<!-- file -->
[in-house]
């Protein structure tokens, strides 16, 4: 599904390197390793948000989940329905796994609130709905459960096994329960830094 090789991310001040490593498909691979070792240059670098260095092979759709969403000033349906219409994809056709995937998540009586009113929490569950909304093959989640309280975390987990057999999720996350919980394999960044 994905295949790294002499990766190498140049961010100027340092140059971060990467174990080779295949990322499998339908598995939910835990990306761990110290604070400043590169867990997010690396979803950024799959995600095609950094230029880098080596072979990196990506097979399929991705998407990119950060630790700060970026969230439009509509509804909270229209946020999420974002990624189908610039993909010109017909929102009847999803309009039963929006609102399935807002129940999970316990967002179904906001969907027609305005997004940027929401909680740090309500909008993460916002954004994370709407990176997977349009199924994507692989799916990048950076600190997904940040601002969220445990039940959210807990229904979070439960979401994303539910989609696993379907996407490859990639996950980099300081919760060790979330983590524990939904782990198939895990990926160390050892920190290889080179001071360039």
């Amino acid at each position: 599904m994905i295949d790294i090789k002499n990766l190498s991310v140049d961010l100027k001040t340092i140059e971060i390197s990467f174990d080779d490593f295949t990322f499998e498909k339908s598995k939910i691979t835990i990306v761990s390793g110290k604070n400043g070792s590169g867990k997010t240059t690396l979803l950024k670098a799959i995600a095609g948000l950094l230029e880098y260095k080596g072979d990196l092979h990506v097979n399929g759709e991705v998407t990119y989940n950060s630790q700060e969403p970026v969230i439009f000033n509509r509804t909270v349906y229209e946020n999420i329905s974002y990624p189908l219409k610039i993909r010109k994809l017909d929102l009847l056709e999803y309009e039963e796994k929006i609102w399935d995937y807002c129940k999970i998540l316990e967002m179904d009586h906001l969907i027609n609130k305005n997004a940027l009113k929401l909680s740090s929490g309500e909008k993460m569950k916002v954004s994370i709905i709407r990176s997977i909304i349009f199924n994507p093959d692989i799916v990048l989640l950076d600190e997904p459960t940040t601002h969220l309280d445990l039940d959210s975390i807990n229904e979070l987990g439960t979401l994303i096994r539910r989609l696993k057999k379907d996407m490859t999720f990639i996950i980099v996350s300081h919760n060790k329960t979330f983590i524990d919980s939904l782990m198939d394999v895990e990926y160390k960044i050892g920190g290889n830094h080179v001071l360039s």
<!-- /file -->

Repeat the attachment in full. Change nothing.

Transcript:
[in-house]
């Protein structure tokens, strides 16, 4: 599904390197390793948000989940329905796994609130709905459960096994329960830094 090789991310001040490593498909691979070792240059670098260095092979759709969403000033349906219409994809056709995937998540009586009113929490569950909304093959989640309280975390987990057999999720996350919980394999960044 994905295949790294002499990766190498140049961010100027340092140059971060990467174990080779295949990322499998339908598995939910835990990306761990110290604070400043590169867990997010690396979803950024799959995600095609950094230029880098080596072979990196990506097979399929991705998407990119950060630790700060970026969230439009509509509804909270229209946020999420974002990624189908610039993909010109017909929102009847999803309009039963929006609102399935807002129940999970316990967002179904906001969907027609305005997004940027929401909680740090309500909008993460916002954004994370709407990176997977349009199924994507692989799916990048950076600190997904940040601002969220445990039940959210807990229904979070439960979401994303539910989609696993379907996407490859990639996950980099300081919760060790979330983590524990939904782990198939895990990926160390050892920190290889080179001071360039």
């Amino acid at each position: 599904m994905i295949d790294i090789k002499n990766l190498s991310v140049d961010l100027k001040t340092i140059e971060i390197s990467f174990d080779d490593f295949t990322f499998e498909k339908s598995k939910i691979t835990i990306v761990s390793g110290k604070n400043g070792s590169g867990k997010t240059t690396l979803l950024k670098a799959i995600a095609g948000l950094l230029e880098y260095k080596g072979d990196l092979h990506v097979n399929g759709e991705v998407t990119y989940n950060s630790q700060e969403p970026v969230i439009f000033n509509r509804t909270v349906y229209e946020n999420i329905s974002y990624p189908l219409k610039i993909r010109k994809l017909d929102l009847l056709e999803y309009e039963e796994k929006i609102w399935d995937y807002c129940k999970i998540l316990e967002m179904d009586h906001l969907i027609n609130k305005n997004a940027l009113k929401l909680s740090s929490g309500e909008k993460m569950k916002v954004s994370i709905i709407r990176s997977i909304i349009f199924n994507p093959d692989i799916v990048l989640l950076d600190e997904p459960t940040t601002h969220l309280d445990l039940d959210s975390i807990n229904e979070l987990g439960t979401l994303i096994r539910r989609l696993k057999k379907d996407m490859t999720f990639i996950i980099v996350s300081h919760n060790k329960t979330f983590i524990d919980s939904l782990m198939d394999v895990e990926y160390k960044i050892g920190g290889n830094h080179v001071l360039s």